Abroad student finds bravery in Europe

By Shelby Devitt

Until June 14, I’d never been outside the U.S. Based on my month studying in Ireland and week running around Paris, I have assembled some advice for anyone contemplating studying abroad.

Firstly, if you’re thinking about it, do it. Make the time, because before you know it, you’ll have kids and a mortgage and you’ll regret not taking advantage of the opportunity when you were young. If you can’t afford it, pick up more hours at work or a second job. Apply for scholarships and loans. I promise, all your hard work and debt will be worth it.

Do your research. You’re not going to have a good time if you just show up unprepared. Buy a guidebook ahead of time, preferably one with a map of any public transportation you’ll be using, and read up. I’m partial to Lonely Planet or

Frommer’s. Online research is pertinent, especially if you’re planning on staying in a hostel. Ask classmates, coworkers and family who have gone before you for recommendations. Read the free guides and flyers that lay around every airport and hotel. This is how I discovered a free concert festival in Paris and the Dublin Pride Parade.

Extend your education beyond the classroom. Go to museums and events and take daytrips and tours, either alone or with others in your class.

Take walks around the city and see what public life is like. One of the best experiences for me was grocery shopping. It was daunting at first but then became really amusing. Understand the difference in vacation and living in a place.

Learn some of the language, try using the metric system, Celsius and telling time with a 24 hour system.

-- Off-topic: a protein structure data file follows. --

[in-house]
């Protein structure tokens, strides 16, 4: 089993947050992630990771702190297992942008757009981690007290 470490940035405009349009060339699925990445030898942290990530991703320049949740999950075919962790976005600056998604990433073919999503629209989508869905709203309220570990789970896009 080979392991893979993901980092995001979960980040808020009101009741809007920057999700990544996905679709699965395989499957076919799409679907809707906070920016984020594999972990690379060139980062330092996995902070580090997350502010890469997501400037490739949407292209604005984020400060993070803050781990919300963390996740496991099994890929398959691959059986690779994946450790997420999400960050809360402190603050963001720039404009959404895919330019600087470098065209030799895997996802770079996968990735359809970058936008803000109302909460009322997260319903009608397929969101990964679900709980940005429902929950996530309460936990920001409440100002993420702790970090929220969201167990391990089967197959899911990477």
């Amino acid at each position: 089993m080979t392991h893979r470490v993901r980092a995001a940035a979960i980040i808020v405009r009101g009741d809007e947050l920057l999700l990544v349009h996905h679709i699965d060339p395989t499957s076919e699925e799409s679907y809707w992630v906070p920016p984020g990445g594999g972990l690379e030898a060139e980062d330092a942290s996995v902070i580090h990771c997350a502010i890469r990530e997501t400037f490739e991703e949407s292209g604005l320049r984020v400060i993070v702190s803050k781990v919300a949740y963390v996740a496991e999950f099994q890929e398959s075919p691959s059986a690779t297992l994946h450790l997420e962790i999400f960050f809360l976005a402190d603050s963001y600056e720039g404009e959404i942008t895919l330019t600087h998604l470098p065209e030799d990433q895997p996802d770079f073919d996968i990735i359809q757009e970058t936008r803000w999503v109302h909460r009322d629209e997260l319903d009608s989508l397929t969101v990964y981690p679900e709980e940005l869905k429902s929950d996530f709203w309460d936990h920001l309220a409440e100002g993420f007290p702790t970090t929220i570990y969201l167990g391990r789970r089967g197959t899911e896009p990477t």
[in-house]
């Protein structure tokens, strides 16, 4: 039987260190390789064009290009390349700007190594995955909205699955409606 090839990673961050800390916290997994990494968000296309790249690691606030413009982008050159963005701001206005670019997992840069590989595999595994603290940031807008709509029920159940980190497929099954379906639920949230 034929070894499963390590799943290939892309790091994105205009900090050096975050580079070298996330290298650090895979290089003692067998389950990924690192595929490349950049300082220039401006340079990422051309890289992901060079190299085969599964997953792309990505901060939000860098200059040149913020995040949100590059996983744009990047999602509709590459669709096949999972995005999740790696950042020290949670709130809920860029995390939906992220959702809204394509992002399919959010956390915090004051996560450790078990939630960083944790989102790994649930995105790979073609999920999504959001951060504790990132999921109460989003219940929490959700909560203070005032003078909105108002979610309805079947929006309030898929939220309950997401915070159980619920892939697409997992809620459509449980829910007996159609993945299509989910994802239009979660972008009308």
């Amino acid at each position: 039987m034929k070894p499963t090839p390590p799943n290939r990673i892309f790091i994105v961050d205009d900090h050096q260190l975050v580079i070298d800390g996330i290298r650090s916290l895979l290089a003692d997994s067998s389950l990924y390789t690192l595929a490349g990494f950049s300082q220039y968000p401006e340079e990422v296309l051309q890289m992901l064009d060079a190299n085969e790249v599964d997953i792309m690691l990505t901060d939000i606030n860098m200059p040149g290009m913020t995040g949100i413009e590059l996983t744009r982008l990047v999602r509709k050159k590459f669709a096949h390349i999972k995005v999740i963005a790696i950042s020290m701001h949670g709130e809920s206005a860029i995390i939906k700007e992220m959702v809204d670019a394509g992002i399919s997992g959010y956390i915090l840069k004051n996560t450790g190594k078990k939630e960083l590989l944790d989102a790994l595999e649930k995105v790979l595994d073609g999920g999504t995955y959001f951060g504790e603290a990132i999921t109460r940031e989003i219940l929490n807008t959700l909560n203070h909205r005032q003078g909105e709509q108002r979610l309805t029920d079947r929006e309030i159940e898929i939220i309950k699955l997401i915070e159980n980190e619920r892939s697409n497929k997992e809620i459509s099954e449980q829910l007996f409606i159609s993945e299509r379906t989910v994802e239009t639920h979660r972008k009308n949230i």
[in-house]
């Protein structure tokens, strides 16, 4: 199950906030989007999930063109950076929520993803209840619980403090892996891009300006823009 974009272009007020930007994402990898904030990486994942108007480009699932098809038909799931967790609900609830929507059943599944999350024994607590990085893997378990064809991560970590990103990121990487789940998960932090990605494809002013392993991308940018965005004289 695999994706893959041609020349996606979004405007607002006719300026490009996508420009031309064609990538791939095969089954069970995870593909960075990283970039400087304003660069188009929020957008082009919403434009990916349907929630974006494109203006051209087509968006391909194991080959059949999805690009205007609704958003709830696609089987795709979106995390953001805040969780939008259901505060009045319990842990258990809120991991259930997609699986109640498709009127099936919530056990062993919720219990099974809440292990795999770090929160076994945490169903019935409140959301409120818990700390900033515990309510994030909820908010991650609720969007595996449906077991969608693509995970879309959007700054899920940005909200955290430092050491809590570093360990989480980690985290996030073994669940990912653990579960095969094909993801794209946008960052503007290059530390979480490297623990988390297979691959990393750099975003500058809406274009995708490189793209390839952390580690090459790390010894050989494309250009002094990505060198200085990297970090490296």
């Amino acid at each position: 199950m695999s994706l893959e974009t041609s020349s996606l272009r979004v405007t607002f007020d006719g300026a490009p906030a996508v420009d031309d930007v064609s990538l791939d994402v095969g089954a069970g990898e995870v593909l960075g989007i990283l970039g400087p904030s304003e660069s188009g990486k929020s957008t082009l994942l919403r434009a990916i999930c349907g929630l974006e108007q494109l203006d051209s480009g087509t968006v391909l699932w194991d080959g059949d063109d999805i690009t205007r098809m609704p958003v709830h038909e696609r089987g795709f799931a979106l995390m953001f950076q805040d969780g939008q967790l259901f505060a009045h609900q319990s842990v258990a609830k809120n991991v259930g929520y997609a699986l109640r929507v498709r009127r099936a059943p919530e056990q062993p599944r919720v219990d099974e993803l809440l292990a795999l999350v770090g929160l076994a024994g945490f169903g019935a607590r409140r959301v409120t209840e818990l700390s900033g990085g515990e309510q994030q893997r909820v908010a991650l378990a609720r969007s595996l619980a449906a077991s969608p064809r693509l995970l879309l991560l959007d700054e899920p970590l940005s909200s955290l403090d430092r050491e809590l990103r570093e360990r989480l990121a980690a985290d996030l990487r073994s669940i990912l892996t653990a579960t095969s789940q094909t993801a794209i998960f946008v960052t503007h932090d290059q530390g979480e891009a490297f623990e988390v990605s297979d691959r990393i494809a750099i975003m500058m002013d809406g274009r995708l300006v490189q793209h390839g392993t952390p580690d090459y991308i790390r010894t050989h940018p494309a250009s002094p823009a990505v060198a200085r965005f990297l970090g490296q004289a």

Be friendly.

The fun thing about Europe in the summer is that there are lots of people our age from all over the world travelling. The other foreigners have the same objectives as you: have fun, learn and make it home alive. Chances are, they’ve got advice you want. Also, the locals can tell you about places the guidebook won’t or give advice based on what you’re into. Be flexible, because an inevitability of travelling abroad is that frustrating, inconvenient, embarrassing and sometimes awful things will happen to you. At the time, it will be scary and not humorous at all, but tell yourself you can solve the problem and you’ll have a great story later. I’ve been lost, harassed, unable to exchange money because it’s Sunday in Belfast on Ulster March weekend and the five different ATMs I tried refused my card and locked out of my friend’s Parisian apartment. She was at work, and I was wearing nothing but my pajamas, desperately needing a bathroom, with no money or phone. It is entirely possible that much worse will happen to you, but fear not. It builds character.

While I was busy gaining all this life experience, I was also learning a lot about myself. A month ago, I wrote of my difficulty in being alone, but I’m so glad I made the effort to go on this adventure. I know more now about myself and I’ve expanded my worldview. Some lessons I’ve learned about myself: I am terrible at packing. I can fall asleep anywhere if I’m exhausted enough. I am braver than I thought.